Dialectical Behavioral Therapy (DBT)

Dialectical Behavior Therapy (DBT) is a type of cognitive-behavioral therapy developed in the 1980s by Marsha Linehan. DBT provides clients with tools to manage painful emotions and reduce conflict in relationships. DBT focuses on teaching skills in four key areas: mindfulness, distress tolerance, emotion regulation, and interpersonal effectiveness[1].

When It’s Used

DBT teaches skills that are useful for all people, but it was created as a treatment for borderline personality disorder. Research shows that DBT can treat depression, bulimia, binge-eating, bipolar disorder, post-traumatic-stress disorder, and substance abuse. DBT skills help people improve their ability to regulate emotions, tolerate distressful or negative emotions, be present in the given moment, and communicate and interact with others.

What to Expect

DBT treatment plans typically included both individual therapy sessions and skills group therapy. A therapist will work with you to apply DBT skills within your daily routine and address issues you face during treatment. DBT group therapy teaches and practices skills in small groups. Members share their experiences and provide support. A therapist leads the group by teaching skills and walking everyone through exercises. Session lasts about two hours once a week with homework assigned.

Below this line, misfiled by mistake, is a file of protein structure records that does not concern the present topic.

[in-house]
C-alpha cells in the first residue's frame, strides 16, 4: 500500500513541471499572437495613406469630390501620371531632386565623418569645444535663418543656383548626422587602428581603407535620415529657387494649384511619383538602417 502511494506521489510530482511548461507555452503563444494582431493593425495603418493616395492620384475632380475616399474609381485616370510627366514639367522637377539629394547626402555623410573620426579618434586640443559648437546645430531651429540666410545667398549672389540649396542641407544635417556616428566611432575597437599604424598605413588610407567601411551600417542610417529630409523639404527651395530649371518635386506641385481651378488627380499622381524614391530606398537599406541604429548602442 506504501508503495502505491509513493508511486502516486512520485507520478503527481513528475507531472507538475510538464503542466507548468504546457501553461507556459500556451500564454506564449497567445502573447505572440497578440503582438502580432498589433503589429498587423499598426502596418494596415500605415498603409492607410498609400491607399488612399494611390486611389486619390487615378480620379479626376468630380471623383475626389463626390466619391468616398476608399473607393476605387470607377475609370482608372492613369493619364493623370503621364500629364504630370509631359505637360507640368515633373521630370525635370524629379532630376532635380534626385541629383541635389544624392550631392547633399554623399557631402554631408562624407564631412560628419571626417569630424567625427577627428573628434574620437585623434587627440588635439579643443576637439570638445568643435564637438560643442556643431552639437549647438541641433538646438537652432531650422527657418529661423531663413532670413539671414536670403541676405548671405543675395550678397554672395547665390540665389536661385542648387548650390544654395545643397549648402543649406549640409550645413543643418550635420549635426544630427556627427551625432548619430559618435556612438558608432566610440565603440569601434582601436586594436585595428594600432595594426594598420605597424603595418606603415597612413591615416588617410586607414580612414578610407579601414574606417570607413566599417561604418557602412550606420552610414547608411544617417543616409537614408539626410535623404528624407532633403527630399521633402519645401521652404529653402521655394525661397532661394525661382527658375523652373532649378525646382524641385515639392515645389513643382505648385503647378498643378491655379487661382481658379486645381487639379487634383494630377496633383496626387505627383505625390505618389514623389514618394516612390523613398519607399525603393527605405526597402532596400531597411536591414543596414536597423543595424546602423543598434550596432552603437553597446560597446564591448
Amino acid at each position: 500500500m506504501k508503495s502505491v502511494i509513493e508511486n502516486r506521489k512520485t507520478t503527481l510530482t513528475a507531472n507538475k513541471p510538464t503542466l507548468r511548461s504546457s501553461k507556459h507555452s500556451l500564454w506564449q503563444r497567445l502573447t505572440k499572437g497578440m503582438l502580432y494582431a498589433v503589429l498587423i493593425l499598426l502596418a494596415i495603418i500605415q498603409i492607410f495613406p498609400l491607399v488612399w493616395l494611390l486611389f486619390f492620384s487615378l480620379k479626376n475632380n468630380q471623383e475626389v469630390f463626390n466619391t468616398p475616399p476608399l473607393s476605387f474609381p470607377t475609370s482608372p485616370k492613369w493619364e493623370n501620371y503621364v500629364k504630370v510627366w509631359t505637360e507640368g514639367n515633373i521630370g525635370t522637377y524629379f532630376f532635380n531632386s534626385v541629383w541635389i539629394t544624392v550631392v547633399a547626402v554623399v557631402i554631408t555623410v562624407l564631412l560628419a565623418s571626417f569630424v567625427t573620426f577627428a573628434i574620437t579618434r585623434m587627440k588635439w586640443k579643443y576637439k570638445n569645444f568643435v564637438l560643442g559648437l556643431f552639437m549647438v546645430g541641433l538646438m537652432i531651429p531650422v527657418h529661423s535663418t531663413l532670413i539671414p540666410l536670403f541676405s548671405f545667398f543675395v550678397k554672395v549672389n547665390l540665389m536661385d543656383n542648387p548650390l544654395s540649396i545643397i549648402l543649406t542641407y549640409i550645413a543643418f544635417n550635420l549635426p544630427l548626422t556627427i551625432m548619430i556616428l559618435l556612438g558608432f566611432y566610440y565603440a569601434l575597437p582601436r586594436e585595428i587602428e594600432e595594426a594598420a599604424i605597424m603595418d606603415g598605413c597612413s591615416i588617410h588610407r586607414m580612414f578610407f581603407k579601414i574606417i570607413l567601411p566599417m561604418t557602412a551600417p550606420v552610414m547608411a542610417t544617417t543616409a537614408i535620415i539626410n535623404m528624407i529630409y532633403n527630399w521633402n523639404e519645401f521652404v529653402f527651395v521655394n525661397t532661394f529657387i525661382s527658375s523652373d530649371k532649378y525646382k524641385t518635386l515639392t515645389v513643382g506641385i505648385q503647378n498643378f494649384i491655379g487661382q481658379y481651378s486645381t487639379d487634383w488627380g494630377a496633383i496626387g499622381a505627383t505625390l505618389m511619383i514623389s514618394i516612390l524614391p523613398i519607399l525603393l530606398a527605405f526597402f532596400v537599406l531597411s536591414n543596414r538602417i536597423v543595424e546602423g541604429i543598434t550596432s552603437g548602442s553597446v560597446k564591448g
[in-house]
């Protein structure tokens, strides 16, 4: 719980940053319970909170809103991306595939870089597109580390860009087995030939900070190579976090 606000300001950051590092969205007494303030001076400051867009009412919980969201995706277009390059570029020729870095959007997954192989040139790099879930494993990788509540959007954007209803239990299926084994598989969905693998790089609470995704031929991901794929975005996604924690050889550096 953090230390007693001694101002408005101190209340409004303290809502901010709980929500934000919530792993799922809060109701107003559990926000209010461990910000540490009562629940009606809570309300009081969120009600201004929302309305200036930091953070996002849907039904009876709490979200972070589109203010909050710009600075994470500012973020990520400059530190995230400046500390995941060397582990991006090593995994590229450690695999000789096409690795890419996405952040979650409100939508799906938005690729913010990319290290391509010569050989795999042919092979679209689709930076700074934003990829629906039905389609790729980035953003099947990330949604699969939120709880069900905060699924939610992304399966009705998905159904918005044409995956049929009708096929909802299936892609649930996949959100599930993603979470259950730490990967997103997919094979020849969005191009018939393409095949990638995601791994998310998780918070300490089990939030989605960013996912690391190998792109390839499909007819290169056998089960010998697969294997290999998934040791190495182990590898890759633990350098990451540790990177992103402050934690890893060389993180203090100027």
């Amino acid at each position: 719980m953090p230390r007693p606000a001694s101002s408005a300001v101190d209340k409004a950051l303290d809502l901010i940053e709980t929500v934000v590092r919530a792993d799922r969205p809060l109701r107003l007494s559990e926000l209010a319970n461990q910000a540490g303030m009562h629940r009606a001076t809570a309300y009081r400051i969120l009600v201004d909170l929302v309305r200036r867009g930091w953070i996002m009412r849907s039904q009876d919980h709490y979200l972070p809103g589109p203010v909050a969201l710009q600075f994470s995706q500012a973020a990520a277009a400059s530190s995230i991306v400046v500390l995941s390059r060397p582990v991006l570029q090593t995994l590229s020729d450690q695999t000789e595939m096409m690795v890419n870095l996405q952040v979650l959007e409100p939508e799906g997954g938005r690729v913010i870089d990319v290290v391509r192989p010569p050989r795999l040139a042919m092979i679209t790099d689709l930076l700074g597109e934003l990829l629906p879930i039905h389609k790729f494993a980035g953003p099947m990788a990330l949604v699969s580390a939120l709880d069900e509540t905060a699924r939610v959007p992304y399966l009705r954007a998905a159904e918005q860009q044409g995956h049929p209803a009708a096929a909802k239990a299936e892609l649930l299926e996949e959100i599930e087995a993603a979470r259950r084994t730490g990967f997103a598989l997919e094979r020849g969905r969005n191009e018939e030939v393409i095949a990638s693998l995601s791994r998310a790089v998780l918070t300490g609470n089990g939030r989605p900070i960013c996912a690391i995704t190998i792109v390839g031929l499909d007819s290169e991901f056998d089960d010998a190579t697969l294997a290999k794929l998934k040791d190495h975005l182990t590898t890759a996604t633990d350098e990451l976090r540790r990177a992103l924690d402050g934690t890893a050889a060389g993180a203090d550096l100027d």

How Do I Get DBT?

If you’re interested in receiving DBT, search for a therapist in your area who is certified as a DBT therapist. Certification requires going through special training and practice experience to become fully certified. If you’re seeing a non-certified therapist, some feel comfortable teaching elements of the practice.  You can ask them about the treatment and explore what you can work on based on skills and practices utilized by DBT. If you can’t afford DBT treatment, there are also self-help books and online materials you can explore to see if this treatment is right for you.

Was this helpful?(Required)
This field is for validation purposes and should be left unchanged.